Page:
Wingmen stepping up to provide care

  • Published
  • By Airman 1st Class Rebecca R. Imwalle
  • 28th Bomb Wing Public Affairs
 Ellsworth remains steadfast in its efforts to bolster awareness of suicide risk, the resources available to assist Airmen and combat it, and ensure all Airmen recognize that there are others around them who may be at risk and how to help them if needed.

One of the efforts done recently involved conducting an exercise on how well workplaces are prepared when one of their own exhibits suicidal behaviors.

The 28th Medical Operations Squadron Mental Health Clinic conducted several exercises Sept. 16 through 30, designed to test the base's ability to recognize and respond to Airmen who show symptoms associated with suicide risk.

During the exercises, more than 20 Airmen played the role of individuals presenting known suicide risk factors, including contemplating suicide, and were instructed to not report to work on time the next day. When asked why they were late or not at work, they were instructed to talk about stressors in their life that are known suicide risk stressors, and to see if their supervisor or peer asked them how they were doing, encouraged them to get help, and asked if they are thinking about suicide.

The intent was to test to see how well people remembered their training and acted when they needed to act.

Lt. Col. Scott Krebs, 28th MDOS Mental Health Clinic officer in charge, said when the players were contacted, they were instructed to discuss the risk stressors and other warning signs suggestive of suicidal behavior.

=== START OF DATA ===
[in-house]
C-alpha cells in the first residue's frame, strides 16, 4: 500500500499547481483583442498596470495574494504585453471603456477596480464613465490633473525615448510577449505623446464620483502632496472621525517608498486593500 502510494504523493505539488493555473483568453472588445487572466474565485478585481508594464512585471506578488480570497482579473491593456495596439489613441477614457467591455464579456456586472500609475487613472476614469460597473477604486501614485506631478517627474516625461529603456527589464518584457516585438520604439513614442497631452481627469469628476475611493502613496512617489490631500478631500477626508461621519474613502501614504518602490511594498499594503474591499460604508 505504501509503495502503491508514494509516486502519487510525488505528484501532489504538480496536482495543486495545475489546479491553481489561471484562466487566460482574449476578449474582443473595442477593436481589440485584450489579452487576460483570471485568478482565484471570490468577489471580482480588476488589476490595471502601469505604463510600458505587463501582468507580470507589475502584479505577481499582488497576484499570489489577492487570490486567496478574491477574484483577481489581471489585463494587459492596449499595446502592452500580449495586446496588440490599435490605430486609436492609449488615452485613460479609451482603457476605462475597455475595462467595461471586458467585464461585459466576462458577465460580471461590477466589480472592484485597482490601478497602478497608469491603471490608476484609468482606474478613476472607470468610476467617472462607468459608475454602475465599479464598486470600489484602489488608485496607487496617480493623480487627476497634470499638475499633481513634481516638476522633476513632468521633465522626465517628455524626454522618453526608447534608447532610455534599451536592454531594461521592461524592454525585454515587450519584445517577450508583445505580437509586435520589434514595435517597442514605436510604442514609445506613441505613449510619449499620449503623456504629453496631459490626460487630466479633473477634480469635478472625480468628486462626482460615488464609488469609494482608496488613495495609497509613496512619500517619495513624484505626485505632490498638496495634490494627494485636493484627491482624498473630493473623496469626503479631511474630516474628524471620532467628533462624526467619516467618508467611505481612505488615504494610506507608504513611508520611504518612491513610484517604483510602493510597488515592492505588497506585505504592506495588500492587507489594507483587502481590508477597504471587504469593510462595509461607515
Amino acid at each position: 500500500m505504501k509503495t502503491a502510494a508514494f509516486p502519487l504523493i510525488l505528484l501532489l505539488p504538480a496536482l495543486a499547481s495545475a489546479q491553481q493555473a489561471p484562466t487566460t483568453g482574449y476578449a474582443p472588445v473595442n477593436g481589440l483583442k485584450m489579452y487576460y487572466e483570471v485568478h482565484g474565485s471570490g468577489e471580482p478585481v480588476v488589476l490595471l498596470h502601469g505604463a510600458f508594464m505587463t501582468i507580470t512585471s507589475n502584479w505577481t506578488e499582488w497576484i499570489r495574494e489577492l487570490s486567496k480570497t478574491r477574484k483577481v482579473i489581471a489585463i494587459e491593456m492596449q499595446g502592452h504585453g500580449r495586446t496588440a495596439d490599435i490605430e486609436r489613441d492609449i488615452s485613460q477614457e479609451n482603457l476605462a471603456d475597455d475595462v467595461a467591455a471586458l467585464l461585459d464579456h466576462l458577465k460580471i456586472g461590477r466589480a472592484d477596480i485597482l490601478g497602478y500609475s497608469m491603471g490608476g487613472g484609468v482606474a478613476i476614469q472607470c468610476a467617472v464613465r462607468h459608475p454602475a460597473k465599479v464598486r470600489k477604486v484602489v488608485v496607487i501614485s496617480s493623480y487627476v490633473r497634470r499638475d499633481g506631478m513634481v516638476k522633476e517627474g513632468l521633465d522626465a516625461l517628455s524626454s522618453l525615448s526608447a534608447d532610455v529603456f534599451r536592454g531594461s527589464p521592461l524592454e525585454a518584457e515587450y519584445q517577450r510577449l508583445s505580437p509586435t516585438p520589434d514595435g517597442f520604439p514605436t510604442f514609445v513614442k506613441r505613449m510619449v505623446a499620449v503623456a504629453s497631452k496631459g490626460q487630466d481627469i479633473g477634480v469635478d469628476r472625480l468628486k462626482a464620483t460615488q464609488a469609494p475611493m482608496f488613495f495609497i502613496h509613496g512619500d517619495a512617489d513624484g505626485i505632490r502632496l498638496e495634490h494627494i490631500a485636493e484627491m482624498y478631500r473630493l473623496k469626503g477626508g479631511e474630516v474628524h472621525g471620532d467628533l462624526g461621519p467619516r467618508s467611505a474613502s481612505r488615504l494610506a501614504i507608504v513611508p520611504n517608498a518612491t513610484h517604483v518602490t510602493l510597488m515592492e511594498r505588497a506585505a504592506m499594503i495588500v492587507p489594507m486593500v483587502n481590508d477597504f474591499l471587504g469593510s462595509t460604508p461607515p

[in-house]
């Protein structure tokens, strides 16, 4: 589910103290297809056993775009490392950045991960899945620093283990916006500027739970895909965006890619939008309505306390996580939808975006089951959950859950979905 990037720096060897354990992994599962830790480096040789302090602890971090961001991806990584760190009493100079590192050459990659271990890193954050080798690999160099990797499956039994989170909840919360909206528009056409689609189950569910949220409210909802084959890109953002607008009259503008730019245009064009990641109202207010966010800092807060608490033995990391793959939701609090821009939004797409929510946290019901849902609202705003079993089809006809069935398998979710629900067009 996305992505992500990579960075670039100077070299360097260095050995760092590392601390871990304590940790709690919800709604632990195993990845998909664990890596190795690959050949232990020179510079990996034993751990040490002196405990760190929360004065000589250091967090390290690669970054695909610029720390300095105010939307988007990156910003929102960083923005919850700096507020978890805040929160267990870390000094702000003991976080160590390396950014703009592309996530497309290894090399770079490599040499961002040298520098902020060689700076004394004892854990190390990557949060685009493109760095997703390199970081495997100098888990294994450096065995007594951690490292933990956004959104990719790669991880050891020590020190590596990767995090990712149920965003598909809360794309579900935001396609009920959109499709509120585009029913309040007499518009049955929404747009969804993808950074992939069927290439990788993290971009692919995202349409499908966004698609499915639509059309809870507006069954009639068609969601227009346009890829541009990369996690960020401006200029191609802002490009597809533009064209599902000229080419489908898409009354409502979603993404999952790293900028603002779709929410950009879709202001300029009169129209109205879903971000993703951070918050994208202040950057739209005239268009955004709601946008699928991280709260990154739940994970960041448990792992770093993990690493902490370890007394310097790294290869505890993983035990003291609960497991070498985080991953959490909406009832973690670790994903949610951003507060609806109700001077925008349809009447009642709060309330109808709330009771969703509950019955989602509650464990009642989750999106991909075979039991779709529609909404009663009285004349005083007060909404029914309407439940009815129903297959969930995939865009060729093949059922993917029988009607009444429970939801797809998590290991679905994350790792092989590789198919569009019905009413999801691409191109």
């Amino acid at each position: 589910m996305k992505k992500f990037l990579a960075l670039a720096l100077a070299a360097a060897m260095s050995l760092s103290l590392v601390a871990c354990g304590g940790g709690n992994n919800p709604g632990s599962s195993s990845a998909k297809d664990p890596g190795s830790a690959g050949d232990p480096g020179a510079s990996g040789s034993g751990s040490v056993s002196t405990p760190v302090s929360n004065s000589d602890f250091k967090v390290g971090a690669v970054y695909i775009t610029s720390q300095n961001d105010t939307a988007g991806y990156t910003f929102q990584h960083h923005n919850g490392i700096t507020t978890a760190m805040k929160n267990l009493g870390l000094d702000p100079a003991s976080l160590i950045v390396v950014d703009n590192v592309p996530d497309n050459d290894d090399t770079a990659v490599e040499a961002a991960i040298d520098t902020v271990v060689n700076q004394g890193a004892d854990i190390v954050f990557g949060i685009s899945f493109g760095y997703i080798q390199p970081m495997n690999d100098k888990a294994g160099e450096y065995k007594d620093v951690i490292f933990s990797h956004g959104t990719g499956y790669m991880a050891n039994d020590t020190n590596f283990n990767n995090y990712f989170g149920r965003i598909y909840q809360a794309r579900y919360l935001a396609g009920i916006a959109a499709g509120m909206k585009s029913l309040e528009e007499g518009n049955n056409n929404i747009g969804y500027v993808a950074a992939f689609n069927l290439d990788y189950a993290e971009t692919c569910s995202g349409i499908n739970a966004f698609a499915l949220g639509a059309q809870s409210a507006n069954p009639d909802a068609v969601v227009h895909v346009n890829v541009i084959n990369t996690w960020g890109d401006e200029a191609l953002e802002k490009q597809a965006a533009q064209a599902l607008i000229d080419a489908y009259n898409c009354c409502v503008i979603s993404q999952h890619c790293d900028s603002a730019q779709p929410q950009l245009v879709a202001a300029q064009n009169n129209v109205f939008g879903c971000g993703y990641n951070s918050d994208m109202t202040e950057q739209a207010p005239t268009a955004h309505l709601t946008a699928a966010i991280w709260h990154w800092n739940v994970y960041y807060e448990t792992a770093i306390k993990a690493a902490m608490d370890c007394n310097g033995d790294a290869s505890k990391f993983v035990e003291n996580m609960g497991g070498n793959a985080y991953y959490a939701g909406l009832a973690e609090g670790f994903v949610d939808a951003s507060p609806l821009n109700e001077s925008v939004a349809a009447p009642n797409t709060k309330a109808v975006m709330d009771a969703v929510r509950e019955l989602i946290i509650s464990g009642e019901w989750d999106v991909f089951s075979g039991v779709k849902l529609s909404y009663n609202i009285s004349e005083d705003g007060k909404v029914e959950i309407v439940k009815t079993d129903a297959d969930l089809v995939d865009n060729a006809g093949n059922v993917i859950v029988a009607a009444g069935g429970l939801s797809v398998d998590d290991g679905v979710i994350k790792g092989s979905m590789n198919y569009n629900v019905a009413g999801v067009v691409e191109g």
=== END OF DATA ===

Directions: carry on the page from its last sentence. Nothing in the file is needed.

"This exercise evaluated Airmen on their ability to recognize risk factors associated with suicide," said Krebs. "In addition, it tested their ability to get those Airmen who show risk factors the help they need to deal with their stressors."

Each exercise lasted no more than four hours and ended after each player was referred to mental health, a chaplain, their command and in many instances, their first sergeant. All participants were then debriefed by mental health, data was collected, and lessons learned were discussed.

"Most people knew what to do," Krebs emphasized. "Our Airmen quickly acted to get the individual showing symptoms the help they needed. Half of the players were asked if they were contemplating suicide, and 30 percent of Airmen remembered what the ACE (Ask, Care and Escort) suicide prevention acronym stood for. Overall, it was a good opportunity to practice what we've learned and most participants felt it was a meaningful experience."

Just as it is critical that Airmen recognize the signs of suicide risk, Dennis Wier, 28th Bomb Wing community support coordinator, said that it is vital that Airmen who may be contemplating suicide ask for help when they need it. He added that there are a wide variety of resources including chaplains, military family life consultants and the Military OneSource website that are available to help them cope and recover from difficult situations in life.

"Suicide awareness and prevention is not just a once a year training," Krebs emphasized. "It is something that we need to continually be vigilant about. While it may be uncomfortable asking a peer or subordinate if they are thinking of suicide, that is something peers and supervisors need to continue to train on like any other mentoring skill."

Both agreed that military families deal with a vast array of problems and many may feel they are not solvable. This, however, is far from the truth. Weir said that the most important thing for everyone to remember is that help is available, and that there is always an answer for the problems they face - but suicide is not it.

"If Airmen would start talking to their peers more, they would find out that often times they share common ground with them," Wier said. "Peers serve as an excellent outlet-- helping each other get through problems they're having."

For more information, call the Mental Health Clinic at (605) 385-3656